Academic Stress Takes Two Lives In South Korea, Public Heartbroken

Netizens expressed frustration over the country’s toxic educational environment.

Content Warning

This article includes descriptions of suicide or self harm that may disturb some readers.

Two teenage girls were found dead on the rooftop of an Incheon officetel building on December 26, KST. The two students were classmates at the same school.

Representative image | The Korea Times

According to Incheon Nonhyeon Police Station, the two high school students were discovered on the roof of a 20-story building in Nonhyeon-dong, Namdong-gu, Incheon, at 1:10 a.m. Residents called the emergency line 119 after noticing the two girls. When the paramedics arrived, the two were unconscious. They were rushed to a nearby hospital and pronounced dead.

According to reports by JTBC, the two classmates, who were sophomores in high school, left suicide notes, mentioning academic stress as the reason for their fatal decision. The two went up to the roof together, and their cellphone and bags were discovered on the rooftop, along with the letters.

Screen capture from JTBC’s broadcast | JTBC

The police also confirmed that the letters had no mention of problems in the family or discord with friends. Even though the police are not yet suspecting any criminal charges involved in the case, they are still investigating for more details.

Meanwhile, this news has broken the hearts of the general public. South Korea’s highly competitive education system is known to push students too far. According to Statistics Korea, 25.2 percent of middle and high school students aged between 13 and 18 experience depression and anxiety. The student suicide rate is also alarmingly high in the country.

While most people agree that the education system needs a full redo, some also feel that parents need to take better care of their kids and pay attention to their mental health to avoid such atrocities.

| Naver
| Naver
  • “Parents and teachers need to come together to put an end to driving kids into competition against one another. Kids… school is not everything. There are so many things more precious, more incomparable to your education.”
  • “You can tell just by the college entrance exam just what type of hell these kids are being put through. The math problems on these tests horrify even mathematicians, same with the English problems horrifying native English teachers. I heard that those who score decently on the exam are good enough to even get into colleges in the US… We need to stop with all the bias surrounding colleges, about how it’s in Seoul or bust, making a mockery out of kids who choose schools in outer cities. Forcing every student to make a Seoul school their goal basically creates more and more repeat test-takers year after year, which is just a waste of time and money for everyone involved. This then continues to fund the private education industry, with repeat test-takers paying 3 million won a month for academics… it’s never-ending. Who is placing such a burden on our children?”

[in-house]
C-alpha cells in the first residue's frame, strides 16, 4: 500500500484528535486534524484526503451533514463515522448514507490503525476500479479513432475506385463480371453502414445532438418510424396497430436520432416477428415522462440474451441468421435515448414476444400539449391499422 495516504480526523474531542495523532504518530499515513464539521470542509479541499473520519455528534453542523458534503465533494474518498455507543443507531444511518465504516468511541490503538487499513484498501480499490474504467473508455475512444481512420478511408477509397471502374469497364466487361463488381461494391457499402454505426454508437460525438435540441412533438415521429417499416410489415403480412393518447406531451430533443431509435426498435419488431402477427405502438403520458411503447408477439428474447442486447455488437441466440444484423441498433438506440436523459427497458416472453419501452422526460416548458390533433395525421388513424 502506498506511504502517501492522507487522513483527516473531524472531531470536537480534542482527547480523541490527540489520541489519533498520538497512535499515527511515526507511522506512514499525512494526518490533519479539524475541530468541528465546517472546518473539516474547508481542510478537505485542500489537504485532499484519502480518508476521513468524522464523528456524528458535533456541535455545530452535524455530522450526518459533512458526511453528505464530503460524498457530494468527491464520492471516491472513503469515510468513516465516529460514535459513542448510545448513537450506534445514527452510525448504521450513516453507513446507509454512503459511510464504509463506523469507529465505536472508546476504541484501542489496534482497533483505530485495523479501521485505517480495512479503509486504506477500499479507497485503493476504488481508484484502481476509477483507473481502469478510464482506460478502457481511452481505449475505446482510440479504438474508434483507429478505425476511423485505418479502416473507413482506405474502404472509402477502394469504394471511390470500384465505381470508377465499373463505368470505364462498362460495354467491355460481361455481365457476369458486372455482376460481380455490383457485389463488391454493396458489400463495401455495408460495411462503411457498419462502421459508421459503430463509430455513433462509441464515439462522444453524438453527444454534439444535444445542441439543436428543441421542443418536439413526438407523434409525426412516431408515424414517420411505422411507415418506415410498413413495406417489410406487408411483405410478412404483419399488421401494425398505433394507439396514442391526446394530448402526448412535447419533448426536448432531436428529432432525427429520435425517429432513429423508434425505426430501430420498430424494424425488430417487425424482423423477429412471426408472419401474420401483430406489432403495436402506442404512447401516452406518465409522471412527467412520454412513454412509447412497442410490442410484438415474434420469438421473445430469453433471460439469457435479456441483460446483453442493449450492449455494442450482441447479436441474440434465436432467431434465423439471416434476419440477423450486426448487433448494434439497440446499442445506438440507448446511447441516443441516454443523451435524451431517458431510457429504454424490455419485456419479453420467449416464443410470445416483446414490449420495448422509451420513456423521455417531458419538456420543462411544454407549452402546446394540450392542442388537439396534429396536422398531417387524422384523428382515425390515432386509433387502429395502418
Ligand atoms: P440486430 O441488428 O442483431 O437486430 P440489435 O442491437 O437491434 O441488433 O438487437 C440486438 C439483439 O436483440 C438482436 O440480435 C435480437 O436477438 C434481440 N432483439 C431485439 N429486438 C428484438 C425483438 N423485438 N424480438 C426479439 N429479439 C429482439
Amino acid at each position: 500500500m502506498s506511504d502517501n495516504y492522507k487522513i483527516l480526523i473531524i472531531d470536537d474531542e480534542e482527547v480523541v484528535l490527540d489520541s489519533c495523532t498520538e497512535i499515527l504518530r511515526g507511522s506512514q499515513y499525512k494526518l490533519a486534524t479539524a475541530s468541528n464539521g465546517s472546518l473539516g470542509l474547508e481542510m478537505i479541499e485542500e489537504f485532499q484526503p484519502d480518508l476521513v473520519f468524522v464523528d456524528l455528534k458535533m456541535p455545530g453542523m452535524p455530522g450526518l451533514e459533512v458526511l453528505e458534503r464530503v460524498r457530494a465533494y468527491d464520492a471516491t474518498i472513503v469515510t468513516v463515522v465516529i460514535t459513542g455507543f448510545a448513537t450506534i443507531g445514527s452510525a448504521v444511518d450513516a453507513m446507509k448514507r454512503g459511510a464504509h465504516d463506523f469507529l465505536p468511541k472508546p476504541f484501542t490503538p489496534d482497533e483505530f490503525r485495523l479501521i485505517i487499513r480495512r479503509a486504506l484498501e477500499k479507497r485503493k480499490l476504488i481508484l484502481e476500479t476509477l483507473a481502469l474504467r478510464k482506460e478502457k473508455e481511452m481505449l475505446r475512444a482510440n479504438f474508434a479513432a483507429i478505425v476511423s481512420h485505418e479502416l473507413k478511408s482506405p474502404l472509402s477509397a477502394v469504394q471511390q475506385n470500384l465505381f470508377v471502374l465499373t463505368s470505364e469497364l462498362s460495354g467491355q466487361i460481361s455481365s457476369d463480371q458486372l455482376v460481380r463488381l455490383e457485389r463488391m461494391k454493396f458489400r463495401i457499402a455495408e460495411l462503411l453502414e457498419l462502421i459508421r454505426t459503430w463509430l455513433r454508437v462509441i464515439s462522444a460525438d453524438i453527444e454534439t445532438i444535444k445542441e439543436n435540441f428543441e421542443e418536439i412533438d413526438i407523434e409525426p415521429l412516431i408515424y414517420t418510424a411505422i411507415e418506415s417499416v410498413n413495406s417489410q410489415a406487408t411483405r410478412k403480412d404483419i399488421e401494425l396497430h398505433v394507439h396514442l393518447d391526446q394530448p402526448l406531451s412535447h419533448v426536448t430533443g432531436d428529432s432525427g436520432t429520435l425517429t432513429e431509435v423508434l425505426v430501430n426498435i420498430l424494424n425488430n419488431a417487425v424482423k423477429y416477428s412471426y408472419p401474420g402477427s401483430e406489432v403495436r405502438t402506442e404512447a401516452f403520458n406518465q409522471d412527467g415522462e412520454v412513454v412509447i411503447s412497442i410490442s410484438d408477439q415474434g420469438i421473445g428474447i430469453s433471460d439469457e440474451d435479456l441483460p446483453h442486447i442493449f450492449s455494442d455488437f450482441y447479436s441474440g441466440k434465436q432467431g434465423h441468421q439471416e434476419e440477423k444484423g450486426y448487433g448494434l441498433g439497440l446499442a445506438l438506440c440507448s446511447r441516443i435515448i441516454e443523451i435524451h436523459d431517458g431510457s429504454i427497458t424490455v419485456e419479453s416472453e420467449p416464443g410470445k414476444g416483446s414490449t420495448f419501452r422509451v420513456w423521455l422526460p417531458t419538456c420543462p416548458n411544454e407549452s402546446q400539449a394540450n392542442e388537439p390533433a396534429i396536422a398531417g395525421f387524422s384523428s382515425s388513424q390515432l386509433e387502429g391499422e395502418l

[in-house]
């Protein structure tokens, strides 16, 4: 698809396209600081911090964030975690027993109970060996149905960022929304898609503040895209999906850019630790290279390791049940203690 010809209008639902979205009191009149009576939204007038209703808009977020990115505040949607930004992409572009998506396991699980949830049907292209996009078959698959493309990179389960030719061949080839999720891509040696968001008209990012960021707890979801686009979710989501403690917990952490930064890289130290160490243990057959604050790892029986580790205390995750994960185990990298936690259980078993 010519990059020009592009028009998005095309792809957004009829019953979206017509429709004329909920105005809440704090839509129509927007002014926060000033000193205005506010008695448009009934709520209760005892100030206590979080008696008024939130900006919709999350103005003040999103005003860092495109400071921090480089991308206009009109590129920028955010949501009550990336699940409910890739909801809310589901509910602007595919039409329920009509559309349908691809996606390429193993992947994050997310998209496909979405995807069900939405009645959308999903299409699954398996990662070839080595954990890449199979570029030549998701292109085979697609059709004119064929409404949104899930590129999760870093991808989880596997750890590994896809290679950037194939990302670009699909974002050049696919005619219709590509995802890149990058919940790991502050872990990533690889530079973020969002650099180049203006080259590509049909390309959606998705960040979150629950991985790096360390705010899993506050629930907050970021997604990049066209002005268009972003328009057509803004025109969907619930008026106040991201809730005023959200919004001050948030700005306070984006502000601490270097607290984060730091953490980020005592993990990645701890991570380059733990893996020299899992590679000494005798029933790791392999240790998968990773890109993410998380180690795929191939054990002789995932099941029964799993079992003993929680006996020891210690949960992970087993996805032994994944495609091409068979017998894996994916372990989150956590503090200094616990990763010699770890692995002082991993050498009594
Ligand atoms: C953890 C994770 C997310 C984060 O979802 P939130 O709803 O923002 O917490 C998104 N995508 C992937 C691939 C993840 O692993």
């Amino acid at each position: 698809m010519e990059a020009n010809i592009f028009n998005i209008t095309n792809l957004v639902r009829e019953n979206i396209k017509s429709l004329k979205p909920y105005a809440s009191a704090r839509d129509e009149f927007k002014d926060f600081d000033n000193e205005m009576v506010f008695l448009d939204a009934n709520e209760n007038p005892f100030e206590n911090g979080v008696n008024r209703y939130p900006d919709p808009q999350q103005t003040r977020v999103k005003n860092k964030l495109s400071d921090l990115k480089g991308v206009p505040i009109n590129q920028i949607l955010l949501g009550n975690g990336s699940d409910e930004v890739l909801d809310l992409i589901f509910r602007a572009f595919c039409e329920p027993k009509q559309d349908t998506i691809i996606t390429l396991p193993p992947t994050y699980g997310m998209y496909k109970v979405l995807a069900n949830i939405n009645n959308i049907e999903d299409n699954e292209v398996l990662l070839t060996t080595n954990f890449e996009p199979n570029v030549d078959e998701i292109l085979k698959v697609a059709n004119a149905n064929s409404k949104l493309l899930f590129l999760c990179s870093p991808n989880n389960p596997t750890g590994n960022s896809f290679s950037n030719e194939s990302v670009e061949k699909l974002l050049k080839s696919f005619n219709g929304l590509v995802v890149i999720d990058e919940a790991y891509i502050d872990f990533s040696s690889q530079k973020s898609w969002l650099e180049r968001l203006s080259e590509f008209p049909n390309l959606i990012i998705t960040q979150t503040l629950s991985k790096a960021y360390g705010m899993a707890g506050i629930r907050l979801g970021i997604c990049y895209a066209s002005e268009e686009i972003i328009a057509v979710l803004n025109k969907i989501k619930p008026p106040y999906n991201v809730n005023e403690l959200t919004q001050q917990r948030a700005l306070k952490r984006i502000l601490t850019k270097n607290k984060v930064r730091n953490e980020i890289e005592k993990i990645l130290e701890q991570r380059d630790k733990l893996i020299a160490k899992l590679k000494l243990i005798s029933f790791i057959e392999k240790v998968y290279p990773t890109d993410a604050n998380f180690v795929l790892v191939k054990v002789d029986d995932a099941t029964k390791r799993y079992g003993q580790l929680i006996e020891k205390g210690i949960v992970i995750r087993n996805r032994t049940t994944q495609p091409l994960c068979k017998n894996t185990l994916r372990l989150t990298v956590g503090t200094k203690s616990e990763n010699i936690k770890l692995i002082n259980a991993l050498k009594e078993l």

• “We need to allow children to freely apply themselves to their personal interests and get into the colleges that are the best fit for them.”
  • “Our country, like Japan, needs to encourage students to apply themselves to the area that they excel or want to be in instead of being too restrictive. It’ll improve happiness and employment. We need to learn to be happy and satisfied with our own places in life… and this is coming from someone who dreamed of becoming a manhwa artist but had to live up to my parents’ expectations and am now in my thirties still studying towards something I don’t want. We need to allow children to choose their own lives… not have them be chosen by others. Happiness is something that we can only make for ourselves.”
  • “Can a life lived by only beating others be truly happy?…please let’s just allow our kids to have fun in sports, eat delicious foods, chat away with good friends, and sometimes study hard for school… it’s about time.”
  • “This is so sad. Right now, I live a life where I have realized studying is not the be-all and end-all…but at their age, it can feel like studying is everything in life. How heavy the expectations surrounding them must have been that they felt there was no other way but to make this choice at such a young age…It’s too sad. May the deceased rest in peace.”
Source: E Daily
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